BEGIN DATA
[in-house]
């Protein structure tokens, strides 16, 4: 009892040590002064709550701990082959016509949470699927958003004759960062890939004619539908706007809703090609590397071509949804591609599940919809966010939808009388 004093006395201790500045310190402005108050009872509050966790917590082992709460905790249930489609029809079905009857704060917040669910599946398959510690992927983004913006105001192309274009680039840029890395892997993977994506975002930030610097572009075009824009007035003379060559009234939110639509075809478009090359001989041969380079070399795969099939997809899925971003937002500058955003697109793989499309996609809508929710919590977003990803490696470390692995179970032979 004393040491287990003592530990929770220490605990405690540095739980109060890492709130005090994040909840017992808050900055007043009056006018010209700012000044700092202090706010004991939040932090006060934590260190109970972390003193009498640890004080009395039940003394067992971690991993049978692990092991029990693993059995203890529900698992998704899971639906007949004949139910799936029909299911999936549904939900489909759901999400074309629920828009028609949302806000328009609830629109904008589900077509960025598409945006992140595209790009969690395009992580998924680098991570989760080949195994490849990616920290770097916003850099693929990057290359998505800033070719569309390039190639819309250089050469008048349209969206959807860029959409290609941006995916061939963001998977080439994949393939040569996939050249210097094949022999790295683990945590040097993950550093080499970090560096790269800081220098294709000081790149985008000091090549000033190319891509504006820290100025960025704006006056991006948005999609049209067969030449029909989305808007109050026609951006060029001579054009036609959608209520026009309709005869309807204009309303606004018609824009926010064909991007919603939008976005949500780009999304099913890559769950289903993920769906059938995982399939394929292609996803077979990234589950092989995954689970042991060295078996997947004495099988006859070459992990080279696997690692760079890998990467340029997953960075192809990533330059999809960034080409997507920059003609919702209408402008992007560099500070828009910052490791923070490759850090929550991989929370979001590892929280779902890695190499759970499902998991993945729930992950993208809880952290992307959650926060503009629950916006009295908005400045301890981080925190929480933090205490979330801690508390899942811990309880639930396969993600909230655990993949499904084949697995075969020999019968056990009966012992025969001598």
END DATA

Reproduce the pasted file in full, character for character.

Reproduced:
[in-house]
């Protein structure tokens, strides 16, 4: 009892040590002064709550701990082959016509949470699927958003004759960062890939004619539908706007809703090609590397071509949804591609599940919809966010939808009388 004093006395201790500045310190402005108050009872509050966790917590082992709460905790249930489609029809079905009857704060917040669910599946398959510690992927983004913006105001192309274009680039840029890395892997993977994506975002930030610097572009075009824009007035003379060559009234939110639509075809478009090359001989041969380079070399795969099939997809899925971003937002500058955003697109793989499309996609809508929710919590977003990803490696470390692995179970032979 004393040491287990003592530990929770220490605990405690540095739980109060890492709130005090994040909840017992808050900055007043009056006018010209700012000044700092202090706010004991939040932090006060934590260190109970972390003193009498640890004080009395039940003394067992971690991993049978692990092991029990693993059995203890529900698992998704899971639906007949004949139910799936029909299911999936549904939900489909759901999400074309629920828009028609949302806000328009609830629109904008589900077509960025598409945006992140595209790009969690395009992580998924680098991570989760080949195994490849990616920290770097916003850099693929990057290359998505800033070719569309390039190639819309250089050469008048349209969206959807860029959409290609941006995916061939963001998977080439994949393939040569996939050249210097094949022999790295683990945590040097993950550093080499970090560096790269800081220098294709000081790149985008000091090549000033190319891509504006820290100025960025704006006056991006948005999609049209067969030449029909989305808007109050026609951006060029001579054009036609959608209520026009309709005869309807204009309303606004018609824009926010064909991007919603939008976005949500780009999304099913890559769950289903993920769906059938995982399939394929292609996803077979990234589950092989995954689970042991060295078996997947004495099988006859070459992990080279696997690692760079890998990467340029997953960075192809990533330059999809960034080409997507920059003609919702209408402008992007560099500070828009910052490791923070490759850090929550991989929370979001590892929280779902890695190499759970499902998991993945729930992950993208809880952290992307959650926060503009629950916006009295908005400045301890981080925190929480933090205490979330801690508390899942811990309880639930396969993600909230655990993949499904084949697995075969020999019968056990009966012992025969001598």